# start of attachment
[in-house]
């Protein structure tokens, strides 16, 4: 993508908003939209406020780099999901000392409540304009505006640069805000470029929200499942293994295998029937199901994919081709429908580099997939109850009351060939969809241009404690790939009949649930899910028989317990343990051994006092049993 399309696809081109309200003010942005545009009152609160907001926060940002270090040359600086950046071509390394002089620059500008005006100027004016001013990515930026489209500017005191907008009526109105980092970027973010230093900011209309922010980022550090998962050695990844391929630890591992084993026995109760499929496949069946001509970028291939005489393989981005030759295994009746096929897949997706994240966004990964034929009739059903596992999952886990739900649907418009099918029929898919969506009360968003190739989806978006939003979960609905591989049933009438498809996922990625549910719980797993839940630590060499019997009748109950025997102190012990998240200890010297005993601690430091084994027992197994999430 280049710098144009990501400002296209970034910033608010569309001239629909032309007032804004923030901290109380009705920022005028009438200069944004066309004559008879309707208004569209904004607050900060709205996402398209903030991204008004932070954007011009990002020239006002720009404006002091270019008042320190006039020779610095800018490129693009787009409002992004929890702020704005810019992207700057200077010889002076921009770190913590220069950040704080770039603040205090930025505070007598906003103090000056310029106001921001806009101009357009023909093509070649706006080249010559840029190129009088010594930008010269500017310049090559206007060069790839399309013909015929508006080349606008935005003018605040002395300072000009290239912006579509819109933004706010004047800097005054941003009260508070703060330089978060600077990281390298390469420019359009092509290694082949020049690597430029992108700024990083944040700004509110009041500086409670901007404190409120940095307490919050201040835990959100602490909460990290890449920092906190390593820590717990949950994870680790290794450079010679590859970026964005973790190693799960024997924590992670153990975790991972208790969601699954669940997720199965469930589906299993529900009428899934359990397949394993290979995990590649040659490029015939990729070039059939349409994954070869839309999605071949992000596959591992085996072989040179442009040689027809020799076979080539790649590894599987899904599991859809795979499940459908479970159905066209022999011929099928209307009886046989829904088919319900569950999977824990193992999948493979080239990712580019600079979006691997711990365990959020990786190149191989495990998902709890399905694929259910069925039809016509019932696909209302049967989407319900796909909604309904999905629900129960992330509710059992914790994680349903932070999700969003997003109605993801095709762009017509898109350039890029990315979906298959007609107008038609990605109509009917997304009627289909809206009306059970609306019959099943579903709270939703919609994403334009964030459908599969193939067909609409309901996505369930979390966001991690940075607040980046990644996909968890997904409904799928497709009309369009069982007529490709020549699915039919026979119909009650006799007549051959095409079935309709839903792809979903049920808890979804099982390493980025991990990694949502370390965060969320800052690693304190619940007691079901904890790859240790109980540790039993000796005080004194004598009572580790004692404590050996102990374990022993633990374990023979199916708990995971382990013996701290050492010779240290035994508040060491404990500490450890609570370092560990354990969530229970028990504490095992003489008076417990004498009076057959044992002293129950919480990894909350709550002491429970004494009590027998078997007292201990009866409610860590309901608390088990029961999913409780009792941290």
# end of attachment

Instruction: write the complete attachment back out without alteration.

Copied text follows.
[in-house]
């Protein structure tokens, strides 16, 4: 993508908003939209406020780099999901000392409540304009505006640069805000470029929200499942293994295998029937199901994919081709429908580099997939109850009351060939969809241009404690790939009949649930899910028989317990343990051994006092049993 399309696809081109309200003010942005545009009152609160907001926060940002270090040359600086950046071509390394002089620059500008005006100027004016001013990515930026489209500017005191907008009526109105980092970027973010230093900011209309922010980022550090998962050695990844391929630890591992084993026995109760499929496949069946001509970028291939005489393989981005030759295994009746096929897949997706994240966004990964034929009739059903596992999952886990739900649907418009099918029929898919969506009360968003190739989806978006939003979960609905591989049933009438498809996922990625549910719980797993839940630590060499019997009748109950025997102190012990998240200890010297005993601690430091084994027992197994999430 280049710098144009990501400002296209970034910033608010569309001239629909032309007032804004923030901290109380009705920022005028009438200069944004066309004559008879309707208004569209904004607050900060709205996402398209903030991204008004932070954007011009990002020239006002720009404006002091270019008042320190006039020779610095800018490129693009787009409002992004929890702020704005810019992207700057200077010889002076921009770190913590220069950040704080770039603040205090930025505070007598906003103090000056310029106001921001806009101009357009023909093509070649706006080249010559840029190129009088010594930008010269500017310049090559206007060069790839399309013909015929508006080349606008935005003018605040002395300072000009290239912006579509819109933004706010004047800097005054941003009260508070703060330089978060600077990281390298390469420019359009092509290694082949020049690597430029992108700024990083944040700004509110009041500086409670901007404190409120940095307490919050201040835990959100602490909460990290890449920092906190390593820590717990949950994870680790290794450079010679590859970026964005973790190693799960024997924590992670153990975790991972208790969601699954669940997720199965469930589906299993529900009428899934359990397949394993290979995990590649040659490029015939990729070039059939349409994954070869839309999605071949992000596959591992085996072989040179442009040689027809020799076979080539790649590894599987899904599991859809795979499940459908479970159905066209022999011929099928209307009886046989829904088919319900569950999977824990193992999948493979080239990712580019600079979006691997711990365990959020990786190149191989495990998902709890399905694929259910069925039809016509019932696909209302049967989407319900796909909604309904999905629900129960992330509710059992914790994680349903932070999700969003997003109605993801095709762009017509898109350039890029990315979906298959007609107008038609990605109509009917997304009627289909809206009306059970609306019959099943579903709270939703919609994403334009964030459908599969193939067909609409309901996505369930979390966001991690940075607040980046990644996909968890997904409904799928497709009309369009069982007529490709020549699915039919026979119909009650006799007549051959095409079935309709839903792809979903049920808890979804099982390493980025991990990694949502370390965060969320800052690693304190619940007691079901904890790859240790109980540790039993000796005080004194004598009572580790004692404590050996102990374990022993633990374990023979199916708990995971382990013996701290050492010779240290035994508040060491404990500490450890609570370092560990354990969530229970028990504490095992003489008076417990004498009076057959044992002293129950919480990894909350709550002491429970004494009590027998078997007292201990009866409610860590309901608390088990029961999913409780009792941290």